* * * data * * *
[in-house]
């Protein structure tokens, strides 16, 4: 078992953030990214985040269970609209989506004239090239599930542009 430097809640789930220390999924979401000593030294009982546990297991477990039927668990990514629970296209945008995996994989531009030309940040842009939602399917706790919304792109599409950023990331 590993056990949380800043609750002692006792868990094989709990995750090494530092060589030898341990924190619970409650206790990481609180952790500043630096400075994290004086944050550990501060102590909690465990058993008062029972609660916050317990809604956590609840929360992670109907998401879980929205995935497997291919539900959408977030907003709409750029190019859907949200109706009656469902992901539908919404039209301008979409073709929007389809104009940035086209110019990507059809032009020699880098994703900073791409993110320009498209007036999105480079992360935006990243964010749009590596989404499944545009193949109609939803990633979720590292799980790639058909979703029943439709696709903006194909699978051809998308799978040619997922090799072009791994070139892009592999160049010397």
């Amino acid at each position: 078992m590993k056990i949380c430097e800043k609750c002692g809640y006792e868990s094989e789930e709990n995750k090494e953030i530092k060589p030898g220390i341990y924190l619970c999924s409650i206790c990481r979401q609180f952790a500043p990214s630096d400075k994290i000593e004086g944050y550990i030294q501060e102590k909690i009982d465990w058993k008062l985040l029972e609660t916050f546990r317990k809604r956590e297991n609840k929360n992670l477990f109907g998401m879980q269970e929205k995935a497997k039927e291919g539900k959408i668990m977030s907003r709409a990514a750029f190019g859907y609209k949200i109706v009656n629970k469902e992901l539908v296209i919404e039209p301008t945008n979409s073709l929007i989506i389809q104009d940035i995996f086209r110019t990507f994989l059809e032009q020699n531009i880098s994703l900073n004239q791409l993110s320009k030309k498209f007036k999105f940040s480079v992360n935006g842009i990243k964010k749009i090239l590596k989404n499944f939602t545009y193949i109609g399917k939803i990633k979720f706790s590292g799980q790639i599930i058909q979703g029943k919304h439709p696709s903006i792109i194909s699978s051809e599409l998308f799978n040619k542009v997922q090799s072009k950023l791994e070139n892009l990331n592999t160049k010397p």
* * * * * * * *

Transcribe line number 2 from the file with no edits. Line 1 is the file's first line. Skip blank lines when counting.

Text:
């Protein structure tokens, strides 16, 4: 078992953030990214985040269970609209989506004239090239599930542009 430097809640789930220390999924979401000593030294009982546990297991477990039927668990990514629970296209945008995996994989531009030309940040842009939602399917706790919304792109599409950023990331 590993056990949380800043609750002692006792868990094989709990995750090494530092060589030898341990924190619970409650206790990481609180952790500043630096400075994290004086944050550990501060102590909690465990058993008062029972609660916050317990809604956590609840929360992670109907998401879980929205995935497997291919539900959408977030907003709409750029190019859907949200109706009656469902992901539908919404039209301008979409073709929007389809104009940035086209110019990507059809032009020699880098994703900073791409993110320009498209007036999105480079992360935006990243964010749009590596989404499944545009193949109609939803990633979720590292799980790639058909979703029943439709696709903006194909699978051809998308799978040619997922090799072009791994070139892009592999160049010397």